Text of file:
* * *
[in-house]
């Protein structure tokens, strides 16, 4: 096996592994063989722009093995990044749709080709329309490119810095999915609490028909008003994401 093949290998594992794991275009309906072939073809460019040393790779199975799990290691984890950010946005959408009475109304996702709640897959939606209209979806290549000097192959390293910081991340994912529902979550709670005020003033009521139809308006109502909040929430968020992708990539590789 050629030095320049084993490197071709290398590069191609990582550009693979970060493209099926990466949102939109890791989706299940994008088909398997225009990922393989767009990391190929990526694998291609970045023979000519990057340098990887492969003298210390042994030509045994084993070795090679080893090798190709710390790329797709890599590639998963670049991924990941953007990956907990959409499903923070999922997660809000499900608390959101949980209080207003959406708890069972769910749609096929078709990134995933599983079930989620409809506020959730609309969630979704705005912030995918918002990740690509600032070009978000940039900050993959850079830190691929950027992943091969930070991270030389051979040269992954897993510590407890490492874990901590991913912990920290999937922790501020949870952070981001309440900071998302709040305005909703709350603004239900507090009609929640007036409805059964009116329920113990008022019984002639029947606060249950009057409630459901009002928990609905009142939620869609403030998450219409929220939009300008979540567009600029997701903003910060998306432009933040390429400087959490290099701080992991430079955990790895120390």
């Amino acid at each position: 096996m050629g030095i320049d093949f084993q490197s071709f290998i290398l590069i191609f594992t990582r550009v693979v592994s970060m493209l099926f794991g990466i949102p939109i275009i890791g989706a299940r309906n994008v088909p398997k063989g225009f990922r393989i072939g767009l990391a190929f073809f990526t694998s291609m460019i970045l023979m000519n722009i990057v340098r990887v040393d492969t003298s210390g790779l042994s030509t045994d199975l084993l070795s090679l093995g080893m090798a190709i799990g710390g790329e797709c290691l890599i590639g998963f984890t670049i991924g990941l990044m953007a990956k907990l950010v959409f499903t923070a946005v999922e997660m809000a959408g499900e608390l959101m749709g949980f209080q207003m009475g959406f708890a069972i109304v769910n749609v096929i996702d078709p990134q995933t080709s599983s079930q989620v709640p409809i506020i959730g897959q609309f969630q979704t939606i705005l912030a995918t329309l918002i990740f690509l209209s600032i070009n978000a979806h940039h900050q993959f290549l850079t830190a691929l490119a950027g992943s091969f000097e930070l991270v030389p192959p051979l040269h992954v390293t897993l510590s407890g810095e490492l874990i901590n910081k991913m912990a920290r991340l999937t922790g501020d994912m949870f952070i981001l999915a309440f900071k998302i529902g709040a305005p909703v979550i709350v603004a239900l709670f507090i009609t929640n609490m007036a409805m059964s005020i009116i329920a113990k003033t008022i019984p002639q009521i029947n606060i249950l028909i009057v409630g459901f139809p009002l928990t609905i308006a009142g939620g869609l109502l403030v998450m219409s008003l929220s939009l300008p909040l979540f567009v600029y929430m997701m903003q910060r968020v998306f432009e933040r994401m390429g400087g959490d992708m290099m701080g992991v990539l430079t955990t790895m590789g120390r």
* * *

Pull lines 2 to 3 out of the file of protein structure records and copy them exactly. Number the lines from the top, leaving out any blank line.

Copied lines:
């Protein structure tokens, strides 16, 4: 096996592994063989722009093995990044749709080709329309490119810095999915609490028909008003994401 093949290998594992794991275009309906072939073809460019040393790779199975799990290691984890950010946005959408009475109304996702709640897959939606209209979806290549000097192959390293910081991340994912529902979550709670005020003033009521139809308006109502909040929430968020992708990539590789 050629030095320049084993490197071709290398590069191609990582550009693979970060493209099926990466949102939109890791989706299940994008088909398997225009990922393989767009990391190929990526694998291609970045023979000519990057340098990887492969003298210390042994030509045994084993070795090679080893090798190709710390790329797709890599590639998963670049991924990941953007990956907990959409499903923070999922997660809000499900608390959101949980209080207003959406708890069972769910749609096929078709990134995933599983079930989620409809506020959730609309969630979704705005912030995918918002990740690509600032070009978000940039900050993959850079830190691929950027992943091969930070991270030389051979040269992954897993510590407890490492874990901590991913912990920290999937922790501020949870952070981001309440900071998302709040305005909703709350603004239900507090009609929640007036409805059964009116329920113990008022019984002639029947606060249950009057409630459901009002928990609905009142939620869609403030998450219409929220939009300008979540567009600029997701903003910060998306432009933040390429400087959490290099701080992991430079955990790895120390």
């Amino acid at each position: 096996m050629g030095i320049d093949f084993q490197s071709f290998i290398l590069i191609f594992t990582r550009v693979v592994s970060m493209l099926f794991g990466i949102p939109i275009i890791g989706a299940r309906n994008v088909p398997k063989g225009f990922r393989i072939g767009l990391a190929f073809f990526t694998s291609m460019i970045l023979m000519n722009i990057v340098r990887v040393d492969t003298s210390g790779l042994s030509t045994d199975l084993l070795s090679l093995g080893m090798a190709i799990g710390g790329e797709c290691l890599i590639g998963f984890t670049i991924g990941l990044m953007a990956k907990l950010v959409f499903t923070a946005v999922e997660m809000a959408g499900e608390l959101m749709g949980f209080q207003m009475g959406f708890a069972i109304v769910n749609v096929i996702d078709p990134q995933t080709s599983s079930q989620v709640p409809i506020i959730g897959q609309f969630q979704t939606i705005l912030a995918t329309l918002i990740f690509l209209s600032i070009n978000a979806h940039h900050q993959f290549l850079t830190a691929l490119a950027g992943s091969f000097e930070l991270v030389p192959p051979l040269h992954v390293t897993l510590s407890g810095e490492l874990i901590n910081k991913m912990a920290r991340l999937t922790g501020d994912m949870f952070i981001l999915a309440f900071k998302i529902g709040a305005p909703v979550i709350v603004a239900l709670f507090i009609t929640n609490m007036a409805m059964s005020i009116i329920a113990k003033t008022i019984p002639q009521i029947n606060i249950l028909i009057v409630g459901f139809p009002l928990t609905i308006a009142g939620g869609l109502l403030v998450m219409s008003l929220s939009l300008p909040l979540f567009v600029y929430m997701m903003q910060r968020v998306f432009e933040r994401m390429g400087g959490d992708m290099m701080g992991v990539l430079t955990t790895m590789g120390r």